If you're asking the question, err on the side of caution a little, both due to your inexperience towing/handling this size/weight of trailer and also to account for other "stuff" that may be detract from remaining payload.

Splitting hairs between the sticker "ratings" is a futile exercise and really just a good ballpark for a "safe" capacity.


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rhagfo

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Posted: 09/20/21 05:55pm Link  |  Quote  |  Print  |  Notify Moderator

SUMRX4 wrote:

In looking at the door stickers on my truck I am a little confused.
The sticker that has the tire info states never exceed 3,720lbs payload. Trailering info sticker states same thing for max payload.
But then the J2807 ratings part states max tongue weight of a goose neck is 3,100lbs. Would this be the same for a 5th wheel? I assume it would but the sticker only states conventional trailer and gooseneck.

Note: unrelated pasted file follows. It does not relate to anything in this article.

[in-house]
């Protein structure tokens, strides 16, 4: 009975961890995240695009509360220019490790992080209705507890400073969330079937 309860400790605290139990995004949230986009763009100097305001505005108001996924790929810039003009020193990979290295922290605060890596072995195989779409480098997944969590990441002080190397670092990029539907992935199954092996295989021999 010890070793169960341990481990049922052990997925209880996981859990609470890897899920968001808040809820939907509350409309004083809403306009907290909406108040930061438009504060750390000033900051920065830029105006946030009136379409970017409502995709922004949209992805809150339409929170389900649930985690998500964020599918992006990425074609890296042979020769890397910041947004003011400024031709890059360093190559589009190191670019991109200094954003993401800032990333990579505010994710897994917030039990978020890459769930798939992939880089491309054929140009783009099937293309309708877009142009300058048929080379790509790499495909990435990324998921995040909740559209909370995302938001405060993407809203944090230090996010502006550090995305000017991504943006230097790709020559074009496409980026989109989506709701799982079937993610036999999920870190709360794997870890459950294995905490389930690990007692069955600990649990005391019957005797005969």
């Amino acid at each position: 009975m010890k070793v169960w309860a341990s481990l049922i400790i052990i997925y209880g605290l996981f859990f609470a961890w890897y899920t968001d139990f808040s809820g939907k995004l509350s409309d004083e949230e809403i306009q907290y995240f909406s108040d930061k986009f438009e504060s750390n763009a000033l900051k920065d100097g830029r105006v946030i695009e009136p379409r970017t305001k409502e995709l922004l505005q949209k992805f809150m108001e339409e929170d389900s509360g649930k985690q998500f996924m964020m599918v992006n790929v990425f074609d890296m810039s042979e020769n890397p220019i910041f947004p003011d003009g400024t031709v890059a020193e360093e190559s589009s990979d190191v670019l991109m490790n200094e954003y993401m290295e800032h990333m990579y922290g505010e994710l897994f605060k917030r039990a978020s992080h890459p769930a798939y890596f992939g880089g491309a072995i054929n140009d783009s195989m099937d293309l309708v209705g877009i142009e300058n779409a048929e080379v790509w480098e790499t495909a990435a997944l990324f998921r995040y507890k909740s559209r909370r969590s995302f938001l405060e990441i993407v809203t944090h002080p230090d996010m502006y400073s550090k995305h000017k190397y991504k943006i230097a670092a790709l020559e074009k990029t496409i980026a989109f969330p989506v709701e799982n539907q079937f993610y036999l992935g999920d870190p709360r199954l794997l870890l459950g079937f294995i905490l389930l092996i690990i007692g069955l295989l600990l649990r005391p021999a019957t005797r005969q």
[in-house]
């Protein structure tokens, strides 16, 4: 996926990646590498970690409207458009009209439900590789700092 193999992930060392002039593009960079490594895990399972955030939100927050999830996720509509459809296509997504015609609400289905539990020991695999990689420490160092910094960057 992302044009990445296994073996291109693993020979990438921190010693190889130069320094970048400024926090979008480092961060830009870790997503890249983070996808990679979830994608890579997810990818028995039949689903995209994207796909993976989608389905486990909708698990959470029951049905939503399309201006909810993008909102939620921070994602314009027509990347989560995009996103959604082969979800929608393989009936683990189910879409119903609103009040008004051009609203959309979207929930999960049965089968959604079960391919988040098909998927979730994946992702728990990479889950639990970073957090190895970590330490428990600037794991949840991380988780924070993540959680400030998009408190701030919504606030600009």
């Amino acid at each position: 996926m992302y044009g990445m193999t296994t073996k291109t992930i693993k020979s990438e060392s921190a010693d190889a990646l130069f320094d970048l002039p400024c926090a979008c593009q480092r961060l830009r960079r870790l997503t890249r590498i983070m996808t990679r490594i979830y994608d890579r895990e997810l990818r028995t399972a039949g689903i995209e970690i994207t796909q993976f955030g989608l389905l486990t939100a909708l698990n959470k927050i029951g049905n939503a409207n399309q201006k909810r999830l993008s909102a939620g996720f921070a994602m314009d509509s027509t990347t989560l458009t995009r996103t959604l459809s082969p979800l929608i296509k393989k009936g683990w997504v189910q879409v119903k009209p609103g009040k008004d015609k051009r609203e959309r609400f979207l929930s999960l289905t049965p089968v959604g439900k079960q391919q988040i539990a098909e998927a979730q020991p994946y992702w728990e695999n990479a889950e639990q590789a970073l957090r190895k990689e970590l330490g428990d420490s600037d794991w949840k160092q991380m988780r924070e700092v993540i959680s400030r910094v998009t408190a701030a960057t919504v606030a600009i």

Is it unsafe to tow a gooseneck or 5th wheel with a tongue weight over 3,100lbs even if your total payload is under 3,720?
Just want to understand my limits here before I buy something too big.

Thanks


This is a GM only sticker and as far as I know not mandatory.
That said,
Now one more thing the lawyers can point to if you are over it.
I don’t know how GM can specify a max pin weight less than the maximum payload. The max payload should account for a 150# driver and full fluids. So if a driver is 150# or less, they should be able to use the total listed payload.
That is a 620# difference, if 7,000# rear axle less 3,100# leaves 3,900# for empty rear axle.
It would be great to have an explanation of this 3rd sticker on GM’s!


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KD4UPL

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Posted: 09/20/21 07:13pm Link  |  Quote  |  Print  |  Notify Moderator

It used to be that GM subtracted 150 pounds for every seating position from the payload to arrive "maximum" trailer payload.

SUMRX4

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Posted: 09/20/21 08:43pm Link  |  Quote  |  Print  |  Notify Moderator

Thanks for the responses. I assume GM states max pin weight at 3100 even though the max payload is 3700 simply to give a little room for stuff that is going to be in the truck regardless. Fuel, Driver, etc.